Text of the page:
Dogin also cited incidents of public humiliation, physical abuse and the loyalist gun attack on the family home.

By the end of 2000, meanwhile, the McAllisters were hopeful that the Clinton administration would move to suspend deportation proceedings against the family before President Clinton left office. This did not happen.

The case dragged on into the new century and right through the shock of September 11.

In November, 2003, the Board of Immigration Appeals rejected Malachy McAllister’s appeal and turned aside the decision granting asylum to the rest of the family.

As a result, all five McAllisters faced deportation. Attorneys for the family filed a plea for stay of deportation with the U.S. 3rd Circuit Court of Appeals in Philadelphia.

The following month, Malachy McAllister surrendered at the office of the Bureau of Immigration and Customs Enforcement in Newark. Amid a mounting political furor, he was released pending the decision by the appeals court in Philadelphia.

That court granted motions for stays of removal filed on behalf of Malachy McAllister, his wife, Bernadette, and three of the couple’s four children within a matter of weeks. It gave the family a little space and time.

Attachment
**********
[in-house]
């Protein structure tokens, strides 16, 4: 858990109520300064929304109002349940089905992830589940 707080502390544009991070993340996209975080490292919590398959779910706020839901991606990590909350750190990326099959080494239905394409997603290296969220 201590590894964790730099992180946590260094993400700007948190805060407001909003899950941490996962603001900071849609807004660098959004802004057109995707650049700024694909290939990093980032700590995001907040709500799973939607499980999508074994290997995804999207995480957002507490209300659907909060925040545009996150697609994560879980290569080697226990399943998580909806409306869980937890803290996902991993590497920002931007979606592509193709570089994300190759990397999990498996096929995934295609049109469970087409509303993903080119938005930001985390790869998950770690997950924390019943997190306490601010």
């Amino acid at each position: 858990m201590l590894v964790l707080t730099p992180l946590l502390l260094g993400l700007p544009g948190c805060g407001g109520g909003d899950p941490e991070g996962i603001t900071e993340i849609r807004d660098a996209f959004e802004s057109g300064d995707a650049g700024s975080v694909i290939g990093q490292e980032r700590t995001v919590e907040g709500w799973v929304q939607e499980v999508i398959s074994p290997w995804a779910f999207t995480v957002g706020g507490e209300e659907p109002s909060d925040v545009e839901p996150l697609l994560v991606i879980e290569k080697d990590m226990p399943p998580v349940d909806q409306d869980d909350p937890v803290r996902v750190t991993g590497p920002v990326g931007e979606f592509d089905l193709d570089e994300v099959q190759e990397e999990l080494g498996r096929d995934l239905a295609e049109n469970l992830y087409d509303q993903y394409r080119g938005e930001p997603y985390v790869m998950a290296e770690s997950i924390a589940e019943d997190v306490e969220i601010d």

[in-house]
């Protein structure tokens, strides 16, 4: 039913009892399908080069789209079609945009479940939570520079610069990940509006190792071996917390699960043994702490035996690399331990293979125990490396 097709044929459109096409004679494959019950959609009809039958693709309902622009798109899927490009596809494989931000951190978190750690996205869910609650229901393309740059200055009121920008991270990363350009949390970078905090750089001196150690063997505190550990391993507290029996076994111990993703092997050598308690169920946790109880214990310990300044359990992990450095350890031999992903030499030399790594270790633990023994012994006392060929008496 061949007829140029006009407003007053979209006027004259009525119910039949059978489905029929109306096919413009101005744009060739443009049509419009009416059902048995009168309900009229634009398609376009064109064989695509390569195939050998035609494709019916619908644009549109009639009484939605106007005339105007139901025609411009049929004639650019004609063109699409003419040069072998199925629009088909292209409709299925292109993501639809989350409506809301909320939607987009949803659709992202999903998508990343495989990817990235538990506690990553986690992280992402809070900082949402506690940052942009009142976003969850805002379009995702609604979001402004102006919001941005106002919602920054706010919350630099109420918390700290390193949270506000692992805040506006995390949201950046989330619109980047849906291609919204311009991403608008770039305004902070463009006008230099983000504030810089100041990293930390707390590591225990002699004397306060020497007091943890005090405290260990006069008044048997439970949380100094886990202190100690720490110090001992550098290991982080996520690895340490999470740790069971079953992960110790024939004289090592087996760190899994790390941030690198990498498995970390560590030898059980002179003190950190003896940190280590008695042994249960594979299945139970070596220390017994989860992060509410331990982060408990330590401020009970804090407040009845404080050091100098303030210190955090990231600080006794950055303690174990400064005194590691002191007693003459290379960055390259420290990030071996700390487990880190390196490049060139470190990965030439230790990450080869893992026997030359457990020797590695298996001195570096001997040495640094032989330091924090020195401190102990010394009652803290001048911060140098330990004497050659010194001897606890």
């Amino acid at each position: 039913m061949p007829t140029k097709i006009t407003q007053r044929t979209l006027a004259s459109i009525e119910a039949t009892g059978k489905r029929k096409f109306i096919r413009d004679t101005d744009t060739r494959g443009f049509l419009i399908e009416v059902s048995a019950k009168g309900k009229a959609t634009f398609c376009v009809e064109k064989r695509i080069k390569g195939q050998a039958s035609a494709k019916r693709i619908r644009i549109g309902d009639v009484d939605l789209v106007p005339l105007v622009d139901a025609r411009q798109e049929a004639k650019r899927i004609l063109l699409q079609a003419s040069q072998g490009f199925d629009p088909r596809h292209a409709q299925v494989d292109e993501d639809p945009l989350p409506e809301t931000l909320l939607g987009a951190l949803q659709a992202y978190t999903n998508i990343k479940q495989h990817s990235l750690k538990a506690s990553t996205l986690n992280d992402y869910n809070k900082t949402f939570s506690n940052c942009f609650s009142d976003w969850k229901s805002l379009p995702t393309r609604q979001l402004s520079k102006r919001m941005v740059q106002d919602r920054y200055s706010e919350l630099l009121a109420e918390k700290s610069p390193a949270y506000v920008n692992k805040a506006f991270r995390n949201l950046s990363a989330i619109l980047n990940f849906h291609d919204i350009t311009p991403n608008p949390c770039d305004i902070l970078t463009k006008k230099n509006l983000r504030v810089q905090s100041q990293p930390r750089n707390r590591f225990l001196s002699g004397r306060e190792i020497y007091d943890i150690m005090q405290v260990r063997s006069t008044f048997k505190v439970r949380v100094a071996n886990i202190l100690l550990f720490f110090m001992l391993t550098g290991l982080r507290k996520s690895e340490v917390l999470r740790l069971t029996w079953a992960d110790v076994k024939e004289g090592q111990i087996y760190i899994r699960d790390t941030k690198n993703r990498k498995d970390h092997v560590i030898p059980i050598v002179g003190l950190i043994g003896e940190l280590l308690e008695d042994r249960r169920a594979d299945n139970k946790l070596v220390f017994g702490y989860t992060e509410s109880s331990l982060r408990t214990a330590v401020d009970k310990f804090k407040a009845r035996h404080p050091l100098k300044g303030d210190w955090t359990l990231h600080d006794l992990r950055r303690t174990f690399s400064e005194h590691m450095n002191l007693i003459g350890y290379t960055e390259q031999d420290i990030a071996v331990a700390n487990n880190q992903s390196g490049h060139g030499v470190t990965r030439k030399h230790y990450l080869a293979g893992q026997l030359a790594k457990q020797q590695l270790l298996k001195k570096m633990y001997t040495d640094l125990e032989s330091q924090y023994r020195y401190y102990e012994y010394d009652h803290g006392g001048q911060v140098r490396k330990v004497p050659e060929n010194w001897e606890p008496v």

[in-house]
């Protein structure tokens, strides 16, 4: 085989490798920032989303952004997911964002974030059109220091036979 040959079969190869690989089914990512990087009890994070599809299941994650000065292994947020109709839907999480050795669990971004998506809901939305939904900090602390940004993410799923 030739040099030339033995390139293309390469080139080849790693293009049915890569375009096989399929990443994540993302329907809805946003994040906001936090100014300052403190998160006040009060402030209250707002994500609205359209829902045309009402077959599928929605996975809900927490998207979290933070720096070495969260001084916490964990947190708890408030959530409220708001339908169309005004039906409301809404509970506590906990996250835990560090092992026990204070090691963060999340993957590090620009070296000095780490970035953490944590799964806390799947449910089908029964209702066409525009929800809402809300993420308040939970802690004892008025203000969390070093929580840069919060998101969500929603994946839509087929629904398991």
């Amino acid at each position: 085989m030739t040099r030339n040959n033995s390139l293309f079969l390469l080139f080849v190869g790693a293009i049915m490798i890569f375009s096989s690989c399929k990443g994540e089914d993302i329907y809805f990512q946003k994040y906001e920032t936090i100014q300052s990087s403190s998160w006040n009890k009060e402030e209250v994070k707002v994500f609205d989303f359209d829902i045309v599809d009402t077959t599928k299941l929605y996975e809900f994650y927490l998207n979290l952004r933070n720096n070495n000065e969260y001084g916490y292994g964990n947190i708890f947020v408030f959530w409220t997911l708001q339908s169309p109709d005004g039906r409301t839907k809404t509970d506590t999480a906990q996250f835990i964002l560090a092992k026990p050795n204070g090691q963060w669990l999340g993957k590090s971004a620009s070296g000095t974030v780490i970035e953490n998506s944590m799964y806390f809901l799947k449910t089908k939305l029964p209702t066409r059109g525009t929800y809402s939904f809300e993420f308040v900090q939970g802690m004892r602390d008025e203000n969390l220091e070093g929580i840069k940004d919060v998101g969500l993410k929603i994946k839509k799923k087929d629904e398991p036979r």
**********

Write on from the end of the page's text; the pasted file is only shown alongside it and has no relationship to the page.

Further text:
The one question mark was Malachy and Bernadette’s son Mark, better known as “Jamie,” who had a conviction for passing a controlled substance.

Though he has been on probation and was not required to serve prison time, Jamie McAllister’s conviction led to the appeals court denying the motion for a stay of removal filed on his behalf.

The court stated that it did not have jurisdiction as a result of the conviction. Still, the news had been mostly good.

“We now have the needed breathing space,” the family’s attorney, Eamonn Dornan, said at the time.

“We’re dumbfounded. There have been so many high and lows. We’re so relieved. It’s unbelievable,” said Malachy McAllister.

What was clear after the decision was that the McAllisters had been helped enormously by broad based community support and bipartisan political appeals on their behalf.

Another factor that might have played its part was a renewed threat to Malachy McAllister’s life from the Red Hand Commandos, the loyalist group that had attacked the family home back in 1988.

The family’s joy at their legal reprieve had barely settled when Bernadette was diagnosed with cancer. She died in May of last year leaving her husband and children to carry on the battle for the family’s American life.

Note: The McAllister family has thanked everyone who came out on Wednesday for their deportation hearing and those who have supported them all along. A ruling is expected in the weeks ahead.